The Burnley warehouse has also been hit by allegations of racism, with a Pakistani man who had worked at the warehouse for 18 months telling the undercover reporter that he had seen a white constable send Pakistani workers into the hottest parts of the warehouse. , while the white Bulgarians were preserved in the coolest part.
Another disturbing allegation concerns a staff member who claimed that a colleague had sexually assaulted her in a corner of the warehouse.
After the assault, she told her floor manager, but he allegedly did not inform people higher up in the hierarchy. She later told another manager that he allegedly accused her of lying.
Later, the perpetrator is said to have admitted what had happened when he was later questioned and fired. Boohoo said that he had dealt with the incident in accordance with his “robust” procedures.
In March last year, Boohoo dumped more than 400 vendors following allegations that they paid staff below the minimum wage.
The company saw more than £1bn of its share value wiped in two days after a 2020 article exposed conditions at garment factories in Leicester.
Other retailers such as Next and Asos have removed Boohoo clothing from their websites, and the company has retained attorney Alison Levitt KC to investigate the allegations.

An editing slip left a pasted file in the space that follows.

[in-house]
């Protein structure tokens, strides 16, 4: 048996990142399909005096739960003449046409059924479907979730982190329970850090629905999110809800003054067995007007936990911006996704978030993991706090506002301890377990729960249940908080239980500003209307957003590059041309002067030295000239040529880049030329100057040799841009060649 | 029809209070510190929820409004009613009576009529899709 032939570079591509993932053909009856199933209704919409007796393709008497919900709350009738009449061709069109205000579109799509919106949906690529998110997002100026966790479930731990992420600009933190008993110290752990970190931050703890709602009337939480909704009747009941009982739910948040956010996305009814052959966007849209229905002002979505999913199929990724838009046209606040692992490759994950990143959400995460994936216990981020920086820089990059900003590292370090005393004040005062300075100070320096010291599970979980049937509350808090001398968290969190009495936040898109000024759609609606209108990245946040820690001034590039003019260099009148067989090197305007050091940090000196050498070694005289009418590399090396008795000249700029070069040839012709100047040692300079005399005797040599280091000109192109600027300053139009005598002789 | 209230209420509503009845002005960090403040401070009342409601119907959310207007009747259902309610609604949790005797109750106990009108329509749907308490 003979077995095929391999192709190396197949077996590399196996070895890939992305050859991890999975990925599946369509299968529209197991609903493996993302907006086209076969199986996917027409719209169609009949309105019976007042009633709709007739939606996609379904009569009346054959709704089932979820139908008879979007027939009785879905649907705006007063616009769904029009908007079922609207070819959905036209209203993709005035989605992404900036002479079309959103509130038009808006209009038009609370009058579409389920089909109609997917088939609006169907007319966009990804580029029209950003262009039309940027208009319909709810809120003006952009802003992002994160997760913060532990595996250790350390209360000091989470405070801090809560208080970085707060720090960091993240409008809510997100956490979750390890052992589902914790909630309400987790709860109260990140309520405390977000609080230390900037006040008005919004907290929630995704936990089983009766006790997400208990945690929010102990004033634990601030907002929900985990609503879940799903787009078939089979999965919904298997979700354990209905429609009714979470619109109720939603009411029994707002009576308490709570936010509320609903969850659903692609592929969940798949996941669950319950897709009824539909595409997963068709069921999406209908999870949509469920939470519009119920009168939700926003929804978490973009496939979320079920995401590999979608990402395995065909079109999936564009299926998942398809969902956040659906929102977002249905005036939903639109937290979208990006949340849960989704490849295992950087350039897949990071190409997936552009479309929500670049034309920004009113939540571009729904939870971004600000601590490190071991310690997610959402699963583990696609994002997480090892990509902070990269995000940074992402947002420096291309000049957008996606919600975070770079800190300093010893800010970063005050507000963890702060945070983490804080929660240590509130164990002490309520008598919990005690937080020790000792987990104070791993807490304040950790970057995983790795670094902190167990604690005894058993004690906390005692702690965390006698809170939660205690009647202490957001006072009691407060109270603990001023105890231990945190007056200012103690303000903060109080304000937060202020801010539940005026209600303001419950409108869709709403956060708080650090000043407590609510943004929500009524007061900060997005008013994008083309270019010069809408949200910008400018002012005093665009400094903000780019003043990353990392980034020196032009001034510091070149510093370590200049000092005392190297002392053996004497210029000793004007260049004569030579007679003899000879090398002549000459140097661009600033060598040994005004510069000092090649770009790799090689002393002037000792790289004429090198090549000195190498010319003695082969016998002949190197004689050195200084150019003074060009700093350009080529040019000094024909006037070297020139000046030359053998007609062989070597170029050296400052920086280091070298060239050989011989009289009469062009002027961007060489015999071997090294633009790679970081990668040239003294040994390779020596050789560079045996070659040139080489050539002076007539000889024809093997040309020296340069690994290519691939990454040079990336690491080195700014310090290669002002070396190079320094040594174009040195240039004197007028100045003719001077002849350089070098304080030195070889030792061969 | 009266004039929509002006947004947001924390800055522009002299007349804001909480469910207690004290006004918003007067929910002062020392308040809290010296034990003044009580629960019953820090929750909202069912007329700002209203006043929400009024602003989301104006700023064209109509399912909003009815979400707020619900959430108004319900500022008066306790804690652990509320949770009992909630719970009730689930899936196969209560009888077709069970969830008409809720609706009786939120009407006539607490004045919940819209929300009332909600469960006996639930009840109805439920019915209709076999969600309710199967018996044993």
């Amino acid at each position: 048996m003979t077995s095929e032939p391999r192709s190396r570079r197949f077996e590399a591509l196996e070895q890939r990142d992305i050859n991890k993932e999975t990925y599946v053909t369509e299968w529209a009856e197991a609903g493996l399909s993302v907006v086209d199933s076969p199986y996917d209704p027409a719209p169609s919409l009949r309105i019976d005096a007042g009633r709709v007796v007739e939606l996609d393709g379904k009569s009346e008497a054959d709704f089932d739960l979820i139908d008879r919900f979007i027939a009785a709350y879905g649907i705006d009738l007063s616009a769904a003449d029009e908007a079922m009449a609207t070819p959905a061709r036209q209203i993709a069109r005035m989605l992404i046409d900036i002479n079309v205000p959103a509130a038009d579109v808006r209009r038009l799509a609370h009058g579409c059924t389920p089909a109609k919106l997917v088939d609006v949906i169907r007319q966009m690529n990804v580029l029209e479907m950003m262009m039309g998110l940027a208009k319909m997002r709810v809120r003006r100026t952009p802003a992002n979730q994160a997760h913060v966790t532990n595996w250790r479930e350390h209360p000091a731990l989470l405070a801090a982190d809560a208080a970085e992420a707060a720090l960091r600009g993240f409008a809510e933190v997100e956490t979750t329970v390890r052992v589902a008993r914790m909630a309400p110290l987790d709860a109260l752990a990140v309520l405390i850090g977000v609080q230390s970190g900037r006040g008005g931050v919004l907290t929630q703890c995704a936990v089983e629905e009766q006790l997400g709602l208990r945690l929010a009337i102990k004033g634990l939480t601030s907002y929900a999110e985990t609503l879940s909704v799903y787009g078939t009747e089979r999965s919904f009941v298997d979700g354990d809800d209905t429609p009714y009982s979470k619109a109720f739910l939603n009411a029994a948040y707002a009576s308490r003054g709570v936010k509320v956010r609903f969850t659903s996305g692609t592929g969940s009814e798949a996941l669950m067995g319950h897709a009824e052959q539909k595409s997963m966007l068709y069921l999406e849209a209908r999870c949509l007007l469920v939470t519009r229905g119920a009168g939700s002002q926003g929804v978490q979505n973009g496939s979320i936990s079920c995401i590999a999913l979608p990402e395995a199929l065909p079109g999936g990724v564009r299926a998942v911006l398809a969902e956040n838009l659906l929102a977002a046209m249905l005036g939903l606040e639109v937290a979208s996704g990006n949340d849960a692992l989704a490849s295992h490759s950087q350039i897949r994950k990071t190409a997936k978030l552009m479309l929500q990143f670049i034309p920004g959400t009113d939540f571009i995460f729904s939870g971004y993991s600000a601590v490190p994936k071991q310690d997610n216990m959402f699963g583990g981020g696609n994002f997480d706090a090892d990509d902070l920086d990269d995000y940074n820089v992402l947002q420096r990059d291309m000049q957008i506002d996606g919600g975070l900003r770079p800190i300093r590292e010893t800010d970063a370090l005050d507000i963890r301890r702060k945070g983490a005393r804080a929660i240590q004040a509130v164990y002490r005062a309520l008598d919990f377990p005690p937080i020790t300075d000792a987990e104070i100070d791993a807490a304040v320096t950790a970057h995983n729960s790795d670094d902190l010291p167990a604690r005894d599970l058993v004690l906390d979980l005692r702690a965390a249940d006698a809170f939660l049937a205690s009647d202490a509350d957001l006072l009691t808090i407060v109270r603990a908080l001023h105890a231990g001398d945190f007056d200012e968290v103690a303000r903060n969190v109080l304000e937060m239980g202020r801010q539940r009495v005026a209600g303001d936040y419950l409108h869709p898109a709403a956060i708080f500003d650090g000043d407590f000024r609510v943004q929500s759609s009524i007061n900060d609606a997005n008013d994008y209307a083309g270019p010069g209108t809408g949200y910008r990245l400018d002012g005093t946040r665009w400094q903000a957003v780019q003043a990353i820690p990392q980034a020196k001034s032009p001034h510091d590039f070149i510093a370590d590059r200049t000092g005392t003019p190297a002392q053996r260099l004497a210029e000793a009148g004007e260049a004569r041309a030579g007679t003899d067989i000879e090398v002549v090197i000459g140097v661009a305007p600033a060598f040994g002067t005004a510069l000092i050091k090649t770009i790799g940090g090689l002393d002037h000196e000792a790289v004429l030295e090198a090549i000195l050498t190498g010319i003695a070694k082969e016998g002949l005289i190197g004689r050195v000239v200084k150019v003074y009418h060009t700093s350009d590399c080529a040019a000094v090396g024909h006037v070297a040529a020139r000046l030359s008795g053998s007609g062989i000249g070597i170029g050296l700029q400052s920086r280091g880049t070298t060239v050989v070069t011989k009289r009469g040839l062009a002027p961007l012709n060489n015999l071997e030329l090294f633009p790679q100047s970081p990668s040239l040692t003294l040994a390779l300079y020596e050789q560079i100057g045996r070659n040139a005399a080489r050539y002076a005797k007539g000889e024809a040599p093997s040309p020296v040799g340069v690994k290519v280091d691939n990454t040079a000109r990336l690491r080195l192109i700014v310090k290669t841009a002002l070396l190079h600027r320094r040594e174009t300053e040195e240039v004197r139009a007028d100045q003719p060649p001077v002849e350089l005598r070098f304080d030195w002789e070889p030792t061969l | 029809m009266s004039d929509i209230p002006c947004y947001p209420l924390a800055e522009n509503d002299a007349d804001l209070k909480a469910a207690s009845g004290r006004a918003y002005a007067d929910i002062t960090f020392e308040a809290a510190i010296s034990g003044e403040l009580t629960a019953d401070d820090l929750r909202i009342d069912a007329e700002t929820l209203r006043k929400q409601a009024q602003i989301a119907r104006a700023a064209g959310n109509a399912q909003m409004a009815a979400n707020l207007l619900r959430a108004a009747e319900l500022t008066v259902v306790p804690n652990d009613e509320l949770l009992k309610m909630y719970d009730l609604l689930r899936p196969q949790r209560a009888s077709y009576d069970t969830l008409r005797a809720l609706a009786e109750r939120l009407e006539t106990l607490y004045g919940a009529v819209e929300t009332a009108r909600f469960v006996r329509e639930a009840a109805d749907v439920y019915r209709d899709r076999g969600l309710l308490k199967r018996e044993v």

In September 2020, Ms Levitt discovered that there were “serious problems” in the company’s supply chain.
Boohoo has tried to promote its ethical credentials two years after it emerged that employees at some of its suppliers in Leicester were being paid as little as £3.50 an hour.
The company drew further negative headlines in 2020 when 25 people were infected with Covid at its warehouse in Sheffield amid claims the conditions made it a “breeding ground” for the disease.
A video posted to social media on March 26 showed employees standing close together in high-visibility jackets in the warehouse, in an apparent violation of social distancing rules.
Today, Justin Madders, Labor’s shadow minister for labor rights and protections, described the latest claims about his Burnley warehouse as “shocking”.
“The government has repeatedly failed to deliver on its promised jobs bill to address conditions in warehouses that function as Victorian workhouses,” he said.
But Boohoo responded, saying in a statement: “Boohoo is taking each claim very seriously, but does not believe the painted image reflects the working environment in our Burnley warehouse.”
‘In recent years we have invited and subsequently hosted representatives from external organisations, authorities and individuals such as the GLAA, local MPs, the local council deputy leader and Burnley College, and we remain committed to transparency and engagement.
‘Making sure our people are safe and comfortable in their workplace is our top priority. That’s why more and more of our colleagues are choosing to stay here longer, and our turnover rate continues to drop year after year.
We offer generous pay rates, well above the national living wage, with additional benefits including subsidized private health care. Through our employee engagement programme, our colleagues tell us that they are happy with their work environment, feel valued and heard.’